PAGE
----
@Kelly: (re: opinion vs. noise) Noise is subjective. Anything that shows up without contributing to whatever you're looking for on the site is noise, and that varies not only by person but what they happen to be looking for at any given point in time. Folks looking to be entertained - and there are lots of them - love questions like the famous "favorite programmer cartoon"; for them, it's not noise. It would be though, for someone looking for help with a cel shading algorithm. That's one of the fundamental questions of SO: are we here to cater to the former, the latter, or both?
    – Shog9
    Commented Jul 31, 2009 at 17:25
  • 2
    Duplicates are less subjective, but only a little... it's striking how many people think their problems are unique, even when you point to the answers on another question. This is where the value of voting and discussion come in to play... Unfortunately, civil discussion tends to get abandoned far too quickly in favor of pointless name-calling and empty assertion; so we're left with "vote if you think it's noise, vote if you think it's useful".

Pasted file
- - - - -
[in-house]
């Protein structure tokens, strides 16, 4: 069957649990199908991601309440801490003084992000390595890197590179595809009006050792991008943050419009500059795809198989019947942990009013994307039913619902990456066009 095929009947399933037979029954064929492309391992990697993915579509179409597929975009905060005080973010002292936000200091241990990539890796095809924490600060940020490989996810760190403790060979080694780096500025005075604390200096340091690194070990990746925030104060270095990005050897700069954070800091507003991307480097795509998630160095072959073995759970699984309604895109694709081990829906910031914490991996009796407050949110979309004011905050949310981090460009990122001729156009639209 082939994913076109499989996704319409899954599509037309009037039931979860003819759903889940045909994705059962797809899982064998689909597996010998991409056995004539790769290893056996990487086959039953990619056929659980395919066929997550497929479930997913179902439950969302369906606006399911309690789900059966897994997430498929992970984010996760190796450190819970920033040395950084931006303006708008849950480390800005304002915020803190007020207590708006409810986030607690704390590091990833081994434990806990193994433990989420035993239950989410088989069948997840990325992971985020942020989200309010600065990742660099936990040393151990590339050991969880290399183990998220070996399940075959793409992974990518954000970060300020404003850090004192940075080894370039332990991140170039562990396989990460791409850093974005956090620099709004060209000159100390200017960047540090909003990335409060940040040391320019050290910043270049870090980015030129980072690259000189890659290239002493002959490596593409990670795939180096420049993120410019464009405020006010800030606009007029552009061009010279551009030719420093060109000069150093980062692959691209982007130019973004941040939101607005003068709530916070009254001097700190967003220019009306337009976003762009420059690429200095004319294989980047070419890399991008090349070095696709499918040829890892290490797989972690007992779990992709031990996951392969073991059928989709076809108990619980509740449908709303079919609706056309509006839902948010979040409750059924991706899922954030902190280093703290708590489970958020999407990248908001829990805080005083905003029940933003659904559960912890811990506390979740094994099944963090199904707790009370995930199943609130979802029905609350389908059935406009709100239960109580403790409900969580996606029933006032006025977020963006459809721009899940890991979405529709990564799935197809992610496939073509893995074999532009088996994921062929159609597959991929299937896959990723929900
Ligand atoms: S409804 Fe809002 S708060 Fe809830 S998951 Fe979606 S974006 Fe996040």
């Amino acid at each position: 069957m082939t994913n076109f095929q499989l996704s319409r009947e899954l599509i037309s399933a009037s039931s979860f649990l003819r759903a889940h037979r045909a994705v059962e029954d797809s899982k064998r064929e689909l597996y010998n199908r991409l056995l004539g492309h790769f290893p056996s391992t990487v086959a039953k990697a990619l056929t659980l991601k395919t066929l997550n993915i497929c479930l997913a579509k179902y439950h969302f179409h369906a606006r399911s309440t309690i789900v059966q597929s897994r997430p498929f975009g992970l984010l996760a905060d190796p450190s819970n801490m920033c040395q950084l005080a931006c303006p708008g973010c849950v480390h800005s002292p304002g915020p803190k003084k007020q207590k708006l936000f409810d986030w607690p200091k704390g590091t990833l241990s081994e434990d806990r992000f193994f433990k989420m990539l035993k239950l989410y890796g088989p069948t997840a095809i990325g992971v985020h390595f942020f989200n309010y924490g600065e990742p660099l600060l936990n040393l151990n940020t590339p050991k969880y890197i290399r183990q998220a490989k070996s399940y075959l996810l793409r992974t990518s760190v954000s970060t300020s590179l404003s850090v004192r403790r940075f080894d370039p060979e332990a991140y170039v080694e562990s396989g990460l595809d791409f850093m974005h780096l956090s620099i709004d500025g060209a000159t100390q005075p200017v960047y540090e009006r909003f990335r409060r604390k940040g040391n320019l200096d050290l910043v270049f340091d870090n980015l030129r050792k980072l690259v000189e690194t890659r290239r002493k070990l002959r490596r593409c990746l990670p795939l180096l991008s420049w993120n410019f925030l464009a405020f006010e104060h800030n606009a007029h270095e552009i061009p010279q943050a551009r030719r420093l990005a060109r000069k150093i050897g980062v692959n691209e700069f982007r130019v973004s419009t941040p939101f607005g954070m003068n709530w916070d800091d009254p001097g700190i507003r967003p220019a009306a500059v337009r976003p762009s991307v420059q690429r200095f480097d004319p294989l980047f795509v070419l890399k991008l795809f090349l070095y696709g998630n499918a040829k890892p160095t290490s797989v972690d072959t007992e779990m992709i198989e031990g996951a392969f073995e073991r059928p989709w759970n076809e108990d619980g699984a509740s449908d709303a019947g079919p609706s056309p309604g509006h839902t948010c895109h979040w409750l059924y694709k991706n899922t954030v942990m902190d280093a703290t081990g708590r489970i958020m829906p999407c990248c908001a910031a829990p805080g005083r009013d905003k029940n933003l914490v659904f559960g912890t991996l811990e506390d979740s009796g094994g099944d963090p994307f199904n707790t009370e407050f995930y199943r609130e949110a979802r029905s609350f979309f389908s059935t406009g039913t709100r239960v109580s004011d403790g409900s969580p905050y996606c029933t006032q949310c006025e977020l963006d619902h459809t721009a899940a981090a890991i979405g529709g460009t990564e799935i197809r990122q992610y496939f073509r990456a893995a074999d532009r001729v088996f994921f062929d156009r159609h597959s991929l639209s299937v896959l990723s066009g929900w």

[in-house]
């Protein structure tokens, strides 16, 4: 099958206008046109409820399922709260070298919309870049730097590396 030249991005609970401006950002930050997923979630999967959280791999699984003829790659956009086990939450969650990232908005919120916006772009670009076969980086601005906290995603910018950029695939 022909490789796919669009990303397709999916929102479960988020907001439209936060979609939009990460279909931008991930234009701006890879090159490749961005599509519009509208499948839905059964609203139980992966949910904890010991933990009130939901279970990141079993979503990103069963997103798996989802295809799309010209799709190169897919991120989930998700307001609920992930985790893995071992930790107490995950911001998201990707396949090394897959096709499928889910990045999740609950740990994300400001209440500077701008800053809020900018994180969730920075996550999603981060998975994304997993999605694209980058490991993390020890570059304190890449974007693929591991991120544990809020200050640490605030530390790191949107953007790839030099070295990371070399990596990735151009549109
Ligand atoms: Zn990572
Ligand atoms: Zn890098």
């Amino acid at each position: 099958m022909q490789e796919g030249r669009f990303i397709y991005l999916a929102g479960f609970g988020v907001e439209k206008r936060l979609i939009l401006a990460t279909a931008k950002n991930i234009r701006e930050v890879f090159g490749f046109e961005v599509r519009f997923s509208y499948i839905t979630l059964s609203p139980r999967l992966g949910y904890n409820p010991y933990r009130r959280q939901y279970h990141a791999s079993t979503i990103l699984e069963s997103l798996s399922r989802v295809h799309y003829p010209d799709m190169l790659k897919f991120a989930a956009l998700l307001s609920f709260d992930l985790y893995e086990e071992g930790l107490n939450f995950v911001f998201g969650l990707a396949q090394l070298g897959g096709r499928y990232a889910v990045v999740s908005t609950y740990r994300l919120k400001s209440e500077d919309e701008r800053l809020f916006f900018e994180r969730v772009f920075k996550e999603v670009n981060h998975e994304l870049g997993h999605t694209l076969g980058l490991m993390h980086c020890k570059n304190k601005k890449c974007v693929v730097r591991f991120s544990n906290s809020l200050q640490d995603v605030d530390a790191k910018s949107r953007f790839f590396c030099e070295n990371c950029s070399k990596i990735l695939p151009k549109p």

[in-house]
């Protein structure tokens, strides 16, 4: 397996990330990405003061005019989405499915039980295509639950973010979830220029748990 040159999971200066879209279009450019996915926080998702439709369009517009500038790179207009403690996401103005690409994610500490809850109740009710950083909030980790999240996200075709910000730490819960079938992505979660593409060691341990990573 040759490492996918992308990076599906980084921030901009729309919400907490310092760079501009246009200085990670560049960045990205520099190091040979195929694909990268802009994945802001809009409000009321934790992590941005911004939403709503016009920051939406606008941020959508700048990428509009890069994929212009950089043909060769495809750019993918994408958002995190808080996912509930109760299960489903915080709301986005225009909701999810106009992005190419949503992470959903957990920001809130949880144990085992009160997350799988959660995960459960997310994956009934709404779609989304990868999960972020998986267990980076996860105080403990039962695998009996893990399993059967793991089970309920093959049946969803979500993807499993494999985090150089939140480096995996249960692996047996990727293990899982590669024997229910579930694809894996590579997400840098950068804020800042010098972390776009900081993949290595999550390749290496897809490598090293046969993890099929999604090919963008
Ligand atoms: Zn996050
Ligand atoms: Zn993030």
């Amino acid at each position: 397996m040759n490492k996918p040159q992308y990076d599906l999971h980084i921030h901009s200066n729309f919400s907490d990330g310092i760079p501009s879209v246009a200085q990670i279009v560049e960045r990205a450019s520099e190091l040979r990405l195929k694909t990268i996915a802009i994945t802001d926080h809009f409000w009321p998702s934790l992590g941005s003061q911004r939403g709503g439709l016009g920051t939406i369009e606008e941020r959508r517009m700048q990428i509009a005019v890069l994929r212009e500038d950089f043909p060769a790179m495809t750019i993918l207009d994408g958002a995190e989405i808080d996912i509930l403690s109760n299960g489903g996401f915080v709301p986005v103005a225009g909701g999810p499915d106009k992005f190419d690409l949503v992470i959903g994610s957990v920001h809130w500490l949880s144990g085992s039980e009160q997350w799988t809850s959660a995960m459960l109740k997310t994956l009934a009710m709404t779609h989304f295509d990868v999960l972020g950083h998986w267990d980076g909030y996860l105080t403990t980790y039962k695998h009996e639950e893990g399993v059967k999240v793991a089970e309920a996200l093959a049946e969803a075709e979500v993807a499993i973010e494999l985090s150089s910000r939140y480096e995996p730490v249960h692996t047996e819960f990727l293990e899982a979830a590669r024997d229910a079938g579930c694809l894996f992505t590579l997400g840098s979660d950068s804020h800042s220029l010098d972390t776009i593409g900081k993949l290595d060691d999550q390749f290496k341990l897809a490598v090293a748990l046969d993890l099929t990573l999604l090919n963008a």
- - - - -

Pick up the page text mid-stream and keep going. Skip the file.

– Shog9
    Commented Jul 31, 2009 at 17:27
  • @Kelly: (re: more time to edit) - making major edits to a question while folks are trying to write answers isn't necessarily a good thing. See my answer here: meta.stackexchange.com/questions/288/edit-a-closed-question/… FWIW, in some ways this was a lot easier before the current "vote to close" system: you could close a bad question quickly, advice the author as to what was needed (or edit it yourself, if enough information was available), and then re-open. But, as i stated above, there are some problems that only voting could solve...
    – Shog9
    Commented Jul 31, 2009 at 17:29
  • 2
    And so we're left with the uncomfortable necessity of going back to check on previously-closed questions to see if they've been improved. There have been a number of requests for features to make this easier (notification of edits, etc.) - 'till then, it's a manual, optional, process.
    – Shog9
    Commented Jul 31, 2009 at 17:32
  • 1